Monuments to Christopher Columbus on city parkland remain under constant NYPD protection and behind barricades — 10 months after nationwide protests against police brutality ignited a renewed reckoning over historic symbols of oppression.
While statues of the Italian explorer have been defaced or come down in several cities across the country, the five monuments in Columbus Circle and in Central Park in Manhattan, along with ones in Downtown Brooklyn, The Bronx and Queens, are shielded by the constant presence of police vehicles or barricades.
“I definitely find it odd and I find it wasteful,” said Eleanor Carey, 41, of Manhattan, as she walked by the barricaded bronze sculpture of Columbus in Central Park on Wednesday morning. “My daughter asks me all the time, ‘The police is still there?’”
The NYPD declined to answer how much the effort to safeguard the monuments has cost since protests broke out last spring in the wake of the Minneapolis police killing of George Floyd and other publicized incidents of brutality.
An NYPD spokesperson said only that police coverage at each location “is evaluated on an ongoing basis.”
The City Council, the city comptroller’s office and the Independent Budget Office were also unable to provide specifics on the costs of turning the mariner monuments into permanent NYPD outposts.
“New Yorkers should know how their tax dollars are being used,” said Doug Turetsky, a spokesperson for the Independent Budget Office.
The monuments drew attention last year as protests led to dozens of statues of the explorer being removed or targeted during protests nationally, including the beheading of a Boston statue, one tossed into Baltimore’s Inner Harbor and another torn down and set on fire in Richmond, Va.
But the NYPD also did not respond to questions from THE CITY about whether specific threats have been made against the New York landmarks, which include the barricaded 76-foot-tall monument that towers over Columbus Circle and a marble bust of the explorer inside the locked D’Auria-Murphy Triangle in Belmont’s Little Italy in The Bronx.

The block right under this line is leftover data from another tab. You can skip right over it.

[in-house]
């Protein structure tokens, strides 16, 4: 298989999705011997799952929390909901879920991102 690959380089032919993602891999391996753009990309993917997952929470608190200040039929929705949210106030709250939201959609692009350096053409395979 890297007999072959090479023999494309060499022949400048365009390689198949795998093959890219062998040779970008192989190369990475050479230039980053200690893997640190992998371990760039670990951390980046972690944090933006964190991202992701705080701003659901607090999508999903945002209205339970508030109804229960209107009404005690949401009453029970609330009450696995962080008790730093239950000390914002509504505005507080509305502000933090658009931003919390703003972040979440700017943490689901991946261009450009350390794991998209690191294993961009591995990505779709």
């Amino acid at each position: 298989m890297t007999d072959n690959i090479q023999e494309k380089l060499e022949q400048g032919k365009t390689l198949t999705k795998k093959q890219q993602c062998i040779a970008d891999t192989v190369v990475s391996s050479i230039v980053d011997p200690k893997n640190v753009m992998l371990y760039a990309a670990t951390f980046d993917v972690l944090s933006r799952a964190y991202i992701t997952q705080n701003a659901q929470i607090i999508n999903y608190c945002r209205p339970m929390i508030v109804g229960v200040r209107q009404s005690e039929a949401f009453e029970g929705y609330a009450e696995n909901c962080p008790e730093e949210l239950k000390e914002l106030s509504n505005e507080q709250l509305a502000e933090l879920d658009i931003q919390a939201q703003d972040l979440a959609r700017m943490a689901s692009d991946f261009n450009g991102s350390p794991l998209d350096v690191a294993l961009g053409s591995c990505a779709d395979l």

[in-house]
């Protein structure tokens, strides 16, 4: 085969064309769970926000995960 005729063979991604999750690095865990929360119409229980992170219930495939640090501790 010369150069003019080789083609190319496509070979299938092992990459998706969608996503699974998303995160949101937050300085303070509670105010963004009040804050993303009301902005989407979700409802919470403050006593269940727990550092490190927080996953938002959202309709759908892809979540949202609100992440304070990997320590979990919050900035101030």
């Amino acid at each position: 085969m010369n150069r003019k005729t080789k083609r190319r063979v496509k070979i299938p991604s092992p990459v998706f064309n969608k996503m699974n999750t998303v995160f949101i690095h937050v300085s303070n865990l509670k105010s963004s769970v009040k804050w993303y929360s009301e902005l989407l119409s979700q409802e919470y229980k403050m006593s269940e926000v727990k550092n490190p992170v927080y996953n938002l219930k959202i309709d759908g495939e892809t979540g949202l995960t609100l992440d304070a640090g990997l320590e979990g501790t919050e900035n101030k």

‘Shows Where the Priorities Are’
“It upsets me to see these monuments locked up,” said Jeremy Wilcox, 41, who prior to the pandemic would lead tour groups past the Columbus statue in Central Park. “You want to paint this narrative that New York is safe and it’s open, but when people see police protecting statues, they might say, ‘How safe can the city be?’”
Wilcox, who lives in Flatbush, Brooklyn, has tweeted several times since last summer about what he calls the “eyesore” police presence at the monuments in Columbus Circle and Central Park.
At Columbus Circle, the entire monument is ringed by metal barricades, with an NYPD vehicle stationed nearby. In Central Park, the bronze sculpture that has been at the south end of The Mall since 1894 is surrounded by barricades.
“We’re cutting off access to public space,” Wilcox said. “And it’s just another example of no one being willing to tell the NYPD, ‘No, you guys gotta get out of here.’”
In 2017, the Central Park statue was stained with red paint and its granite base tagged with the message, “Hate will not be tolerated.”
Meanwhile, Republican City Councilmember Joe Borelli of Staten Island told THE CITY that he believes the monuments need to remain under police watch.
“Protecting public monuments and art is part of the NYPD’s mission,” Borelli said. “As long as there are psychotic leftists who want to make amends for a 400-year-old historical squabble by destroying a monument, then we have to protect them.”
On Thursday, the D’Auria-Murphy Triangle in The Bronx remained locked while an NYPD van was parked outside the park. Next to Brooklyn Borough Hall, there were police near a barricaded Columbus statue in the park that bears his name. In Astoria, Queens, there were no barricades around the seven-foot-tall bronze statue of Columbus, though a NYPD vehicle was parked next to Columbus Square.
Felix Cepeda, a Bronx man who has petitioned to have the Columbus bust removed from D’Auria-Murphy Triangle, said he has been going weekly to check out the police presence at different monuments around the city.
“I think it just shows where the priorities are in this city,” Cepeda said. “It is crazy that the city has money for this, paying so many cops to protect these statues, when there are so many needs in our communities.”